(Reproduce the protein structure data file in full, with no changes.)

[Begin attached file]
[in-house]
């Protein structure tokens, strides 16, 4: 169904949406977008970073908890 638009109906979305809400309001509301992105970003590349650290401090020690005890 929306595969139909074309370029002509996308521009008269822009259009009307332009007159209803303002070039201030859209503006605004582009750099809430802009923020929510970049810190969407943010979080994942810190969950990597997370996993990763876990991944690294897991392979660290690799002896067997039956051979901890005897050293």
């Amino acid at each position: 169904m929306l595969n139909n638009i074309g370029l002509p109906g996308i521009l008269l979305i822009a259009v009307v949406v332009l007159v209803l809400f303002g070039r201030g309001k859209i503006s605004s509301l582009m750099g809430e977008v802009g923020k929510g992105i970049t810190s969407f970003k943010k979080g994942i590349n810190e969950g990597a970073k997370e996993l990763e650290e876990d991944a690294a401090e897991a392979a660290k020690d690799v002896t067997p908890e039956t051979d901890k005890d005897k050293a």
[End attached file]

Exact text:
[in-house]
């Protein structure tokens, strides 16, 4: 169904949406977008970073908890 638009109906979305809400309001509301992105970003590349650290401090020690005890 929306595969139909074309370029002509996308521009008269822009259009009307332009007159209803303002070039201030859209503006605004582009750099809430802009923020929510970049810190969407943010979080994942810190969950990597997370996993990763876990991944690294897991392979660290690799002896067997039956051979901890005897050293």
């Amino acid at each position: 169904m929306l595969n139909n638009i074309g370029l002509p109906g996308i521009l008269l979305i822009a259009v009307v949406v332009l007159v209803l809400f303002g070039r201030g309001k859209i503006s605004s509301l582009m750099g809430e977008v802009g923020k929510g992105i970049t810190s969407f970003k943010k979080g994942i590349n810190e969950g990597a970073k997370e996993l990763e650290e876990d991944a690294a401090e897991a392979a660290k020690d690799v002896t067997p908890e039956t051979d901890k005890d005897k050293a």